And then there’s Kylo Ren (Adam Driver), the face (well, mask, at least) of the movie, expected to fill the shoes of Darth Vader for the new trilogy.  But here’s the thing: Ren himself knows that’s what he’s supposed to do.  He’s got Not-Emperor Snoke (Andy Serkis), the dopily-named mentor who turned him from light to dark, expecting great things, yet the very thing that turned him against his own family was his own insecurity.  When a mook delivers bad news, Ren destroys a computer terminal and then employs the infamous force choke.  When an opponent expresses the least bit of resistance, he becomes afraid.  Even with Han Solo (Harrison Ford, obvi) and General Leia Organa (Carrie Fisher, duh doy) as parents, and Luke as a master, he couldn’t settle into himself.  His crossguard lightsaber represents his own personality: warped and unstable, and even the parts meant to guard the user can be used as weapons.  He wears a breather mask that distorts his voice, but he doesn’t need it.  He’s a perfectly beautiful human being underneath it (and impervious to helmet hair, no less).  Everything about Kylo Ren, including his assumed name, is an attempt to create an identity as opposed to inheriting one.  And he’s a great character because he’s not an oven-ready villain; he’s a person with serious mental health problems experiencing a forced transition.  All that stuff he tells Han about being torn apart isn’t a line of bullshit, even given how the conversation ends.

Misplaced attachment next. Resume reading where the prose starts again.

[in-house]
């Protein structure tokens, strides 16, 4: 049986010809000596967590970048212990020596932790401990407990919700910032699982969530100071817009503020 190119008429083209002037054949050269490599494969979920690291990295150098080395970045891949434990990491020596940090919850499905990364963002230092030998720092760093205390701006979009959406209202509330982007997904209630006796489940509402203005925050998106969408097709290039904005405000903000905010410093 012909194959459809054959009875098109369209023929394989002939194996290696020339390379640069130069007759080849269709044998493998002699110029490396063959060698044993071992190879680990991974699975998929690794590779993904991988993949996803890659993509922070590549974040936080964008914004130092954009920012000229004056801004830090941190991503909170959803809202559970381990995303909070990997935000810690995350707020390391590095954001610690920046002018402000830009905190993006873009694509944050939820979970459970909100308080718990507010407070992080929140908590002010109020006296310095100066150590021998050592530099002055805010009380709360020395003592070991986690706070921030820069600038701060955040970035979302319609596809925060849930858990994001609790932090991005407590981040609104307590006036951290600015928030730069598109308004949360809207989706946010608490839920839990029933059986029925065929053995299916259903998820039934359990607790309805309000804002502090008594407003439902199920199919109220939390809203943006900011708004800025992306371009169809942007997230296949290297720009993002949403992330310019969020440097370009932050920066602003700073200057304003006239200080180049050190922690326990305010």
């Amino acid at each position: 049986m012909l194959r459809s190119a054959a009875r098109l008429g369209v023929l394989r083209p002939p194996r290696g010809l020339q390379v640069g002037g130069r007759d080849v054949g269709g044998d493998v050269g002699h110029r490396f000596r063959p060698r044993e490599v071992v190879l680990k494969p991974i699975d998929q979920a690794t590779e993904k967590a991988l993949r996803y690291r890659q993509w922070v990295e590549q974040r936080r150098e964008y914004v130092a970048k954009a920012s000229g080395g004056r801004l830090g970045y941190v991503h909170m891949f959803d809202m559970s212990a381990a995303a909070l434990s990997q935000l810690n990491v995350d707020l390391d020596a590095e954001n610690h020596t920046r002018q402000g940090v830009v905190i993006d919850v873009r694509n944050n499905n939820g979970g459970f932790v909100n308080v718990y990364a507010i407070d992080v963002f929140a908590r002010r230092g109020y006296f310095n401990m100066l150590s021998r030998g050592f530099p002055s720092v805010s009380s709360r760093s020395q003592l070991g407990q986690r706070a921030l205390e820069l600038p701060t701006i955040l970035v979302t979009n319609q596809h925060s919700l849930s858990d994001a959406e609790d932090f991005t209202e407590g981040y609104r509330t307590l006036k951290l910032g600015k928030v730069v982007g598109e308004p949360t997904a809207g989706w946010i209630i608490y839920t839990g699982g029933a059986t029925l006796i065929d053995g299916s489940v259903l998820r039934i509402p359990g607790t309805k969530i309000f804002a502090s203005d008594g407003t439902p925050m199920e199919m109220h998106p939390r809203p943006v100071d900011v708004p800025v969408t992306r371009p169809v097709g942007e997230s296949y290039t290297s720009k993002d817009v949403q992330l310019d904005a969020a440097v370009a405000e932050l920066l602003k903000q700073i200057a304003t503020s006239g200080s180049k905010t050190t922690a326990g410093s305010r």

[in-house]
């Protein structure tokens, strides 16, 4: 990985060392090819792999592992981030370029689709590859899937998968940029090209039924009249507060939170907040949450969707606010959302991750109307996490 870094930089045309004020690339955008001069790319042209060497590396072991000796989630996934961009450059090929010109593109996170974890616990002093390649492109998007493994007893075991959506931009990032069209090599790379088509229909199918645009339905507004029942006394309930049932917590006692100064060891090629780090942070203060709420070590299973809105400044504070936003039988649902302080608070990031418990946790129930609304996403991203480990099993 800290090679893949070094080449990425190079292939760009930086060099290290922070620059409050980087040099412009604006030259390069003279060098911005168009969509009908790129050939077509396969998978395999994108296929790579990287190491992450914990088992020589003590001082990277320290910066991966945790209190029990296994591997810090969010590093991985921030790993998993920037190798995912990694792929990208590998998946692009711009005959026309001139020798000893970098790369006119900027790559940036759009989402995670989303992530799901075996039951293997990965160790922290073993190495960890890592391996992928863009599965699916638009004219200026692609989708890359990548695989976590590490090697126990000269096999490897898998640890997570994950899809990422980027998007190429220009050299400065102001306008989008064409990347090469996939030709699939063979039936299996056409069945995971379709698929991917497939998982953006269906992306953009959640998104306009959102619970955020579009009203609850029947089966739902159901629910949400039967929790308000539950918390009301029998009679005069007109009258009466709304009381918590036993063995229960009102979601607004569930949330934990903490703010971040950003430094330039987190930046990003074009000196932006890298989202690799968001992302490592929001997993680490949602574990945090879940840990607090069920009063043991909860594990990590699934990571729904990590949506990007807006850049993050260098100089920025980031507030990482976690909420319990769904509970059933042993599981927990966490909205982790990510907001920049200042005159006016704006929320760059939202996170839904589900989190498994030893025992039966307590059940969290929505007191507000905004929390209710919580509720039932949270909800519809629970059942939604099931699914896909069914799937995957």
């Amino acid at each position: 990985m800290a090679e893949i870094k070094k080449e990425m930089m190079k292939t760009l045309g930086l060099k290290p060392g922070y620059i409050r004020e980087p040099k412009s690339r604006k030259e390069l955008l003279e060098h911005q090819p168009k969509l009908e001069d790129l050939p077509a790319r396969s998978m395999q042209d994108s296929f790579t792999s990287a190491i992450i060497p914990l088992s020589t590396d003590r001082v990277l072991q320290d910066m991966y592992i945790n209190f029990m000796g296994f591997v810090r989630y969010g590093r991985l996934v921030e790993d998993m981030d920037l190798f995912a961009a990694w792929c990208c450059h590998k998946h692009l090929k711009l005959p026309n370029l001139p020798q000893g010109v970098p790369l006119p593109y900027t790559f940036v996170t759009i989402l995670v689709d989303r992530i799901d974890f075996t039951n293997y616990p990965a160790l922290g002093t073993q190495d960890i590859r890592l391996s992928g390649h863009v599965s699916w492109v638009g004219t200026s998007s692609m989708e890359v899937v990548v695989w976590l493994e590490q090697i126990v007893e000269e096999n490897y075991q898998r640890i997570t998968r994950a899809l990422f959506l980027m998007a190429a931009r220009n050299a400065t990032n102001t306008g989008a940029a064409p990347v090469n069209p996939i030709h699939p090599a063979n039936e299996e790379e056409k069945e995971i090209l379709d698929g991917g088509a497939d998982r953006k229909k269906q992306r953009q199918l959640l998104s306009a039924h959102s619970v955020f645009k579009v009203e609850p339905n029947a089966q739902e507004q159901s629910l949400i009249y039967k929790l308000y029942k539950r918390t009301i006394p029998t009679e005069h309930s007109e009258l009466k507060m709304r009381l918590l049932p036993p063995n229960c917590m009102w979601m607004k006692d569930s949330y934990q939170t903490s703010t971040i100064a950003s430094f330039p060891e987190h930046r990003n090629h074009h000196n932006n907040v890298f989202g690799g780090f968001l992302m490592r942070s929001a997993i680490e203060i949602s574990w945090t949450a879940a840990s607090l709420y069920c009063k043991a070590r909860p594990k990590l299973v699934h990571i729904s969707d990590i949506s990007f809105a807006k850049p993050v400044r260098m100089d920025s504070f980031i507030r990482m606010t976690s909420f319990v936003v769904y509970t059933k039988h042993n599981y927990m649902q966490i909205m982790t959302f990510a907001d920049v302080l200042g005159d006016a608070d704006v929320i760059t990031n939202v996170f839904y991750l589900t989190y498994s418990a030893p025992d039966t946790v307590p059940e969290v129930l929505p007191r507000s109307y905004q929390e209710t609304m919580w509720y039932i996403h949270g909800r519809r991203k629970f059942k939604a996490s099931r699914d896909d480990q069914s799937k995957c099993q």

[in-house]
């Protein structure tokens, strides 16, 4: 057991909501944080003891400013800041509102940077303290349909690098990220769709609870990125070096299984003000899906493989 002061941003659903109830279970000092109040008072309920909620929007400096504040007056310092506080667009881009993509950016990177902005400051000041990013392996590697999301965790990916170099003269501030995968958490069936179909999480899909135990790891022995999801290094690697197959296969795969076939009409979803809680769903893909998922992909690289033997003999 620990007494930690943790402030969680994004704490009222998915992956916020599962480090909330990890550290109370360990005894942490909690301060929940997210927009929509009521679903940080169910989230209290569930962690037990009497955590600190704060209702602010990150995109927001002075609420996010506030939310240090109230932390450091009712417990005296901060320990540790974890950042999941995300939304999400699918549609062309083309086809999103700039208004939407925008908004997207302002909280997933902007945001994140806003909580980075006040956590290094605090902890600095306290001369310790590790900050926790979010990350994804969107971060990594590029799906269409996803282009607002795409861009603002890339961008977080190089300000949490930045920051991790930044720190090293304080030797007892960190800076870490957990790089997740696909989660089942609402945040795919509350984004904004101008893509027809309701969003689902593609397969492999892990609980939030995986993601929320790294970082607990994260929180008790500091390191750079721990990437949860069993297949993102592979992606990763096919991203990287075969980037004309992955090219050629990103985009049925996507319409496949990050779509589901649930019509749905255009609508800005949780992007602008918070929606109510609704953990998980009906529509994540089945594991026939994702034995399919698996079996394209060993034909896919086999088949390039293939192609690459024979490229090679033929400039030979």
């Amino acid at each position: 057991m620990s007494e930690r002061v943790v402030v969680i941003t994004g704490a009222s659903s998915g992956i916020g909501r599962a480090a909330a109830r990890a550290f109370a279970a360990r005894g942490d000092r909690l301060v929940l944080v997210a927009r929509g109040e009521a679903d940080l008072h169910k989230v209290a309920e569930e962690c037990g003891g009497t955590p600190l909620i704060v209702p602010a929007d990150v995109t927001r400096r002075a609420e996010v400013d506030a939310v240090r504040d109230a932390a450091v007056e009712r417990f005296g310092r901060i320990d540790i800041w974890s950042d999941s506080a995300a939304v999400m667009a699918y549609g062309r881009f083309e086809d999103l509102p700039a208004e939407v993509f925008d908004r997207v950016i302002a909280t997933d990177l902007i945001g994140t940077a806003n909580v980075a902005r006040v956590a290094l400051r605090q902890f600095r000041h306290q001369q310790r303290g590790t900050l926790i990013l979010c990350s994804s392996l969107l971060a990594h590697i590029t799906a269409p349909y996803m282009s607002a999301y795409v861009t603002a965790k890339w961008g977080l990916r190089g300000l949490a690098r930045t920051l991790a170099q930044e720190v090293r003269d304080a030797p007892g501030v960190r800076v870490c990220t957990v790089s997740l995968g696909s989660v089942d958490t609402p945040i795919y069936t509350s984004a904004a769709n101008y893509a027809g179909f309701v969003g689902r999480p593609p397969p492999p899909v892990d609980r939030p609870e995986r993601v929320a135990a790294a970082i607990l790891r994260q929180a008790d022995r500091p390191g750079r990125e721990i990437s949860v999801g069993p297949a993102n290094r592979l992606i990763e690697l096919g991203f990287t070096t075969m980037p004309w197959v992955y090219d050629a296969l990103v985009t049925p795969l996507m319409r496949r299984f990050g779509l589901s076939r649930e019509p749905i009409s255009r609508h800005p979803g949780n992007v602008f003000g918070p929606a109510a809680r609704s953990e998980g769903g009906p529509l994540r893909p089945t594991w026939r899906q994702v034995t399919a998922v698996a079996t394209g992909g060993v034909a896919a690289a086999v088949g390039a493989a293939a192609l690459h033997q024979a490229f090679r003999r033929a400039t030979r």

In fact, plenty of the film’s characters subvert their antecedents.  Kylo Ren aspires to be the new Vader, which is a secret to no one, but Vader was more measured and secure with himself (despite having very few of his own body parts and the inability to breathe without wearing a suit of metal and circuitry) and didn’t mind taking orders.  Rey seems to be destined for greatness, but she’s not a bratty Aryan extrovert like Luke; in fact, she has demons we have not yet earned the right to see (just look at Maz Kanata’s face when she examines Rey’s eyes).  Finn thinks he’s supposed to be a combo platter of Luke and Han, but everyone who looks at him sees something more like C-3P0.  General Hux (Domhnall Gleeson), the most effective evil character in the film, plays the same role Grand Moff Tarkin (Peter Cushing) did in A New Hope, but he’s more ruthless and twice as smart.  Both are aboard their own version of the Death Star when it crumbles, but Hux isn’t foolish enough to think it’s invincible, and he lives on to hold another Nuremberg Rally in the next episode rather than becoming an easily forgotten Disc One Final Boss (hashtag: NoDisrespectToGrandMoffTarkin).